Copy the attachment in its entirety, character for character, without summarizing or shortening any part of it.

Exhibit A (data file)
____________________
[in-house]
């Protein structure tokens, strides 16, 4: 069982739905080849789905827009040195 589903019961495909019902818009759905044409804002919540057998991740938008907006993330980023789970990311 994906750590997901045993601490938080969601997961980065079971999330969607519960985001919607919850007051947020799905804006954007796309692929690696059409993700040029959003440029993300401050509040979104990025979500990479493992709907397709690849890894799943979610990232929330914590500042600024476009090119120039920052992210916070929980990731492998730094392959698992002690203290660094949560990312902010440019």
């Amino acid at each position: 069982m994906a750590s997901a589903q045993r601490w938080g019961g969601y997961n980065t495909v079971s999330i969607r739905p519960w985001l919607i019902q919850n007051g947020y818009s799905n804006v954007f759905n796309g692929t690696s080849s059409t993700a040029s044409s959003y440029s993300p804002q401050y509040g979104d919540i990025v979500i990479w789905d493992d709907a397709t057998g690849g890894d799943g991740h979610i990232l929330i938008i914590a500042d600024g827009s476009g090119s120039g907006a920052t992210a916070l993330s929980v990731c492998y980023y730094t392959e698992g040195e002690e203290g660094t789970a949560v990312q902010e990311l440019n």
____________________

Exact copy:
[in-house]
């Protein structure tokens, strides 16, 4: 069982739905080849789905827009040195 589903019961495909019902818009759905044409804002919540057998991740938008907006993330980023789970990311 994906750590997901045993601490938080969601997961980065079971999330969607519960985001919607919850007051947020799905804006954007796309692929690696059409993700040029959003440029993300401050509040979104990025979500990479493992709907397709690849890894799943979610990232929330914590500042600024476009090119120039920052992210916070929980990731492998730094392959698992002690203290660094949560990312902010440019």
């Amino acid at each position: 069982m994906a750590s997901a589903q045993r601490w938080g019961g969601y997961n980065t495909v079971s999330i969607r739905p519960w985001l919607i019902q919850n007051g947020y818009s799905n804006v954007f759905n796309g692929t690696s080849s059409t993700a040029s044409s959003y440029s993300p804002q401050y509040g979104d919540i990025v979500i990479w789905d493992d709907a397709t057998g690849g890894d799943g991740h979610i990232l929330i938008i914590a500042d600024g827009s476009g090119s120039g907006a920052t992210a916070l993330s929980v990731c492998y980023y730094t392959e698992g040195e002690e203290g660094t789970a949560v990312q902010e990311l440019n």